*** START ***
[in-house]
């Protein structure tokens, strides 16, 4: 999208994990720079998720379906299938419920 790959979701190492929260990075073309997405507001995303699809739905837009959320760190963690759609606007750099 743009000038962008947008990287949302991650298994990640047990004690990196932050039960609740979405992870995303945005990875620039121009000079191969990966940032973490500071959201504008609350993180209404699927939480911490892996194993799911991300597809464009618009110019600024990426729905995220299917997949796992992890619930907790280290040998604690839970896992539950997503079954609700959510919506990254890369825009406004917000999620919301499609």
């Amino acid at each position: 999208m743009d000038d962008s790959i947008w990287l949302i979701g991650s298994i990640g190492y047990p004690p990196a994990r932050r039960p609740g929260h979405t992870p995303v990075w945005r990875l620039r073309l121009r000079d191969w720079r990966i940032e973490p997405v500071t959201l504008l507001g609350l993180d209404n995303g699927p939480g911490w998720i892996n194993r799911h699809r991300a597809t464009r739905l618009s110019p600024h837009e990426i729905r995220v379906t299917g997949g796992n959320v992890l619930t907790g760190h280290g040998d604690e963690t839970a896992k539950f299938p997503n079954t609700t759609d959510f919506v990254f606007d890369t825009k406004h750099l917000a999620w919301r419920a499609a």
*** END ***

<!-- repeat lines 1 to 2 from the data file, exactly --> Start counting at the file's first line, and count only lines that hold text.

[in-house]
């Protein structure tokens, strides 16, 4: 999208994990720079998720379906299938419920 790959979701190492929260990075073309997405507001995303699809739905837009959320760190963690759609606007750099 743009000038962008947008990287949302991650298994990640047990004690990196932050039960609740979405992870995303945005990875620039121009000079191969990966940032973490500071959201504008609350993180209404699927939480911490892996194993799911991300597809464009618009110019600024990426729905995220299917997949796992992890619930907790280290040998604690839970896992539950997503079954609700959510919506990254890369825009406004917000999620919301499609």